“Then the righteous will answer him, ‘Lord, when did we see you hungry and feed you, or thirsty and give you something to drink? When did we see you a stranger and invite you in, or needing clothes and clothe you? When did we see you sick or in prison and go to visit you?’ The King will reply, ‘I tell you the truth, whatever you did for one of the least of these brothers of mine, you did for me.'” (Matthew 25:37-40).
Americans faithfully support charities that feed, clothe and house the destitute. Some of us even volunteer at hospitals or send cards to sick friends and relatives.
Still, Jesus’ urgings about relief for the suffering leaves us with a major gap: Very few of us actively care for the needs of prisoners or the families some of them leave behind.
Granted, prisoners these days get food, clothing and medical attention as part of their “housing arrangements,” and some have regular contact with their families. Chaplains are available in most American prisons, even if they are overstretched to serve their captive audiences.
It is in the very concept of prisons, though, that we have a massive opportunity to administer both justice and mercy. We see little of either in a system where incarceration is a one-size-fits-all remedy, where the same punishment is meted out for every type of crime with few variables other than the length of sentence.
We urge that, just as society began to question the justice of slavery in the 1800s, we must begin now to question the rightness of incarceration for many types of crime.
Certainly, criminals who are dangerous to other people should be locked away until they are no longer a threat – even if that means the rest of their lives – but the revolving door of justice shows prison does far too little to deter further crime after an inmate’s release and does far too much damage to the lives and families of those we presume to rehabilitate.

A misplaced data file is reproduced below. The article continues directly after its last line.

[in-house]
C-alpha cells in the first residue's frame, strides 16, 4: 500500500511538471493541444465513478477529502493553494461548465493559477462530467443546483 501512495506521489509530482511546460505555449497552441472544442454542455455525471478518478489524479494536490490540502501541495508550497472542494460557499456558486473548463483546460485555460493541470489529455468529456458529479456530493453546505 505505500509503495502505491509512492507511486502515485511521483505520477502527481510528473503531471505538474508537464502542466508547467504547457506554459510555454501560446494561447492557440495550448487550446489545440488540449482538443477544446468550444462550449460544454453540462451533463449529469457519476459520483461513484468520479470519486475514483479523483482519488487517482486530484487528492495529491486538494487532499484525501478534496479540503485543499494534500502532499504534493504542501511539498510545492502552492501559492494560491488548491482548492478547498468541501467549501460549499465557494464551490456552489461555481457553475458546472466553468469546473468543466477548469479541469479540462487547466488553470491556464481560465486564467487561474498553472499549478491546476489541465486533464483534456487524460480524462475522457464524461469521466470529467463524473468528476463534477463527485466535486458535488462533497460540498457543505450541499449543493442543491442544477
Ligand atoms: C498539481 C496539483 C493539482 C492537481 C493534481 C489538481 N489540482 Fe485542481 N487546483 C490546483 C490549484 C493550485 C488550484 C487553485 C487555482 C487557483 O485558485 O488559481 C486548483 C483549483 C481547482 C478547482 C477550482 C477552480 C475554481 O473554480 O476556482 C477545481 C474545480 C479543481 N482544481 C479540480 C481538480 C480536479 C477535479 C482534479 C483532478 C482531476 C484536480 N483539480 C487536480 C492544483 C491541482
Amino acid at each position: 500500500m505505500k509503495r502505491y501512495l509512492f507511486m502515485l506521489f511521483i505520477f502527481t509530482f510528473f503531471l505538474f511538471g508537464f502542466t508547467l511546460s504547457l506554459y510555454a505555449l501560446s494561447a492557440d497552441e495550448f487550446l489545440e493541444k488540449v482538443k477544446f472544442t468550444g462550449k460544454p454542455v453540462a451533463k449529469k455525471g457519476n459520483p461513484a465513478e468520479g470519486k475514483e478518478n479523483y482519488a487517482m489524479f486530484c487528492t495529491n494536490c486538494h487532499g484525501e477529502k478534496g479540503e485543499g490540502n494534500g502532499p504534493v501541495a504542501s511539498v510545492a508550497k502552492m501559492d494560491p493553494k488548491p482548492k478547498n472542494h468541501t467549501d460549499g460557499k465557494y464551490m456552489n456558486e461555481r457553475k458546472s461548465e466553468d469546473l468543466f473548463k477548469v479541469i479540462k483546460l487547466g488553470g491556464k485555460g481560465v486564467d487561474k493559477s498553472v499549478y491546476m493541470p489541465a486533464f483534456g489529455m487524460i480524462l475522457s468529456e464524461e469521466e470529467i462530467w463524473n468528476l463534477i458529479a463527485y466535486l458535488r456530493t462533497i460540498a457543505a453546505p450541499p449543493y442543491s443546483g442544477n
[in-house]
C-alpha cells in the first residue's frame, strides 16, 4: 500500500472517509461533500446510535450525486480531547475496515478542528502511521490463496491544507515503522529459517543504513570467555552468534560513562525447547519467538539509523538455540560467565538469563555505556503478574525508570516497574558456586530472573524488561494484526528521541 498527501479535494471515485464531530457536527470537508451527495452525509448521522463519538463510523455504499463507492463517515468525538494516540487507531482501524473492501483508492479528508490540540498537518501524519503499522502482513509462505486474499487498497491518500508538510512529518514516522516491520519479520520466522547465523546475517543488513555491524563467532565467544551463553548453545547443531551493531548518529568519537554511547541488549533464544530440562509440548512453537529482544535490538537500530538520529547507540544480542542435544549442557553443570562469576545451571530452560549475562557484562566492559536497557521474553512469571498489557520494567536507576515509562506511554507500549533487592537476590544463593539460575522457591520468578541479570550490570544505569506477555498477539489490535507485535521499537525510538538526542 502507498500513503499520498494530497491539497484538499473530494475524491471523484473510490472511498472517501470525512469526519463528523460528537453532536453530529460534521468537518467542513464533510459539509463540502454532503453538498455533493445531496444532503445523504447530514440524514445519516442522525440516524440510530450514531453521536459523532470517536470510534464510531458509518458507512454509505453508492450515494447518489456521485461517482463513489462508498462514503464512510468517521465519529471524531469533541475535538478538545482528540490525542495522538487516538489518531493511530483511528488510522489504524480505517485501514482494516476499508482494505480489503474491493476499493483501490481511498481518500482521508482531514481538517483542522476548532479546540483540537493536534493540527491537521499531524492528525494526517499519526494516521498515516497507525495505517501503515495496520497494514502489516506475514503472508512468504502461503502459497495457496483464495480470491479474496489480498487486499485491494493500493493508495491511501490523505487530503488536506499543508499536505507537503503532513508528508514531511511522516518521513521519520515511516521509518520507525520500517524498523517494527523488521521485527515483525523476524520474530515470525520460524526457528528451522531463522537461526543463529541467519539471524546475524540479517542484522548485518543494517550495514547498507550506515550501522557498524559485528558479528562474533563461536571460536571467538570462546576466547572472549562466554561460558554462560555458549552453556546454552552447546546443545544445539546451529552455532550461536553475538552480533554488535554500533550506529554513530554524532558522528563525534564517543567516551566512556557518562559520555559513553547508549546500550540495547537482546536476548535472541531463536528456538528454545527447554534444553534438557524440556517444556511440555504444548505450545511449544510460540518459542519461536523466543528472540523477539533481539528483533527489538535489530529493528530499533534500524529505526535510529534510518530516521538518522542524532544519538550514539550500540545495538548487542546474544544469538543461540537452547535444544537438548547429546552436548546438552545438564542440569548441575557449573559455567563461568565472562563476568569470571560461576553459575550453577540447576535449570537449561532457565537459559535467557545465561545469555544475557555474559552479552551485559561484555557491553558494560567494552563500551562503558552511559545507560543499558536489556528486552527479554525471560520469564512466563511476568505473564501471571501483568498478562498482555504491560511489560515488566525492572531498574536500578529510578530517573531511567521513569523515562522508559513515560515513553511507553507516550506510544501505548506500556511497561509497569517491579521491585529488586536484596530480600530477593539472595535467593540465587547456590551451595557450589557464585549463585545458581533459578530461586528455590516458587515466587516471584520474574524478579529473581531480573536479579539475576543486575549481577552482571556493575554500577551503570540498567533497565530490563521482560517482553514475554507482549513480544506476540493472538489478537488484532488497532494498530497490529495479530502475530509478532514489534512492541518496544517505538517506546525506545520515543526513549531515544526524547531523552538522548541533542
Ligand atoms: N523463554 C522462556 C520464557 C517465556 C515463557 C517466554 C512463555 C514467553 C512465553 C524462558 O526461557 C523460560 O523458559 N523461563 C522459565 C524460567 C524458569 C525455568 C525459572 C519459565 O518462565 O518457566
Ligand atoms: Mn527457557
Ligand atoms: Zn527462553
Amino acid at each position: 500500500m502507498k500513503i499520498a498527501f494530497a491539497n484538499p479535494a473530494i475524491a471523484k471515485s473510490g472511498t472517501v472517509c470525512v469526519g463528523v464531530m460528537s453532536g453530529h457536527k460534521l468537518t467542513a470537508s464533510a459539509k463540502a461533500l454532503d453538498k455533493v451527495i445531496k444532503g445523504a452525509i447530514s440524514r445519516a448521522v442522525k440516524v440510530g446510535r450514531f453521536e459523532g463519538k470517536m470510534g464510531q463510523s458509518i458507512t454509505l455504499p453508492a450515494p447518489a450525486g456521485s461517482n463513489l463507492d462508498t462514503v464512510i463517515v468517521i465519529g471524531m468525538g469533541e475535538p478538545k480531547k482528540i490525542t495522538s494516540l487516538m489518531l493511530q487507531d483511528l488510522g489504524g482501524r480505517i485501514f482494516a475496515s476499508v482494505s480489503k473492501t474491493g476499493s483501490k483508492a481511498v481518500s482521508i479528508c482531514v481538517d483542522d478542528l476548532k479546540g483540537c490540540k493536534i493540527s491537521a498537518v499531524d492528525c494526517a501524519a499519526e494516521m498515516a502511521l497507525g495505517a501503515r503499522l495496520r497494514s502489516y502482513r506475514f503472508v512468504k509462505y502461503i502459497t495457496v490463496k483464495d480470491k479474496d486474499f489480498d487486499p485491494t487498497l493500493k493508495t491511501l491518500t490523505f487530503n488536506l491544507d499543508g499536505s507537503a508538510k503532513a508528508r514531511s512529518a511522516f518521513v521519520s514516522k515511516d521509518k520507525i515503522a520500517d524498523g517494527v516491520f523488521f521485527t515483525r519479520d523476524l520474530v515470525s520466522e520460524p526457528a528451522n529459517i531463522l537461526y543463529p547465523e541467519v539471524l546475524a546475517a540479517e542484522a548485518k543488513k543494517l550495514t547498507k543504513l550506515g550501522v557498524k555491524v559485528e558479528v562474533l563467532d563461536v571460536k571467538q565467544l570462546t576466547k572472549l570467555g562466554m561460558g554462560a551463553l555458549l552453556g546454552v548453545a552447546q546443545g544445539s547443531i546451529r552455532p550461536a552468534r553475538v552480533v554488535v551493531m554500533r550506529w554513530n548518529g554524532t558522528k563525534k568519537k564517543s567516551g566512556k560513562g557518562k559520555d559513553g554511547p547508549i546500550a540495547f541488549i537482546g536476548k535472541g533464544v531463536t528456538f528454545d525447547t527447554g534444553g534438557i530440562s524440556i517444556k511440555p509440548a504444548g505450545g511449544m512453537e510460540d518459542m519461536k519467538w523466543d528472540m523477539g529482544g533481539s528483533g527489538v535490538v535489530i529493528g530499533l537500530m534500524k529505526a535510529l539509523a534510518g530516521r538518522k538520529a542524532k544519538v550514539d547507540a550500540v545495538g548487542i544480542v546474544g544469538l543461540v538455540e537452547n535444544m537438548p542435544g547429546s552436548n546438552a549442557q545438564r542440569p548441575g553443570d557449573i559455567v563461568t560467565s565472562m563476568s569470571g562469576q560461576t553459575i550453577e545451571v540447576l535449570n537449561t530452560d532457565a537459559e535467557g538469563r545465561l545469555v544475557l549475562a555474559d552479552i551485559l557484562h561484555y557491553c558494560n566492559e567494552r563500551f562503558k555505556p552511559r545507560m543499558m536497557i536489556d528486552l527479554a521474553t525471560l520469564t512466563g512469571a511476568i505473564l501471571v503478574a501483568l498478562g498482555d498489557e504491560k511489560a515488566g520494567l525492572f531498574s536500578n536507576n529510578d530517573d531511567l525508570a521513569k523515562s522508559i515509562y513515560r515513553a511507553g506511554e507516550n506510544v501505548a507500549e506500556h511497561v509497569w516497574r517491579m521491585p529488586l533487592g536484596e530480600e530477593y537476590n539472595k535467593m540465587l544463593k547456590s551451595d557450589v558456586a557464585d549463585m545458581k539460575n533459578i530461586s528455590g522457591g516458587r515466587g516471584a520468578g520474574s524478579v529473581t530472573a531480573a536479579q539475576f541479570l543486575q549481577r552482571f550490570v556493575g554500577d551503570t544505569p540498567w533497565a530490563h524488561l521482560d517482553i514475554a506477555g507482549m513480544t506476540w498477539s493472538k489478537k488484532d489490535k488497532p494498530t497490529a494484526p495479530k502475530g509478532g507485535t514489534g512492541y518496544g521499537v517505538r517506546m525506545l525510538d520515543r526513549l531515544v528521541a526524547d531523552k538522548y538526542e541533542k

When a person is eventually to be released back into society, it makes no sense – not to mention either justice or mercy – to warehouse him or her where violence and intimidation are an everyday fact of life. There is no benefit in surrounding a young, impressionable offender with older and more hardened criminals whose impact will almost certainly be negative – if not to his personal safety, at least to his character, his criminal “skills” and the resulting chances of becoming a contributing citizen.
When breadwinners are incarcerated, the poverty of their families is a near certainty, and the absence of fathers is one of the major factors in predicting children’s future chances of committing crimes. And the cost of both operating prisons and the loss of productivity from more than a million inmates are immense burdens to society.
We don’t claim to know what a reformed justice system would look like, but given that most inmates in America are functionally illiterate, it could at least begin with emphasizing education.
We believe that society can and must devise measures that impose justice on the incorrigible while providing chances for redemption to the redeemable – “the least of these, my brethren.”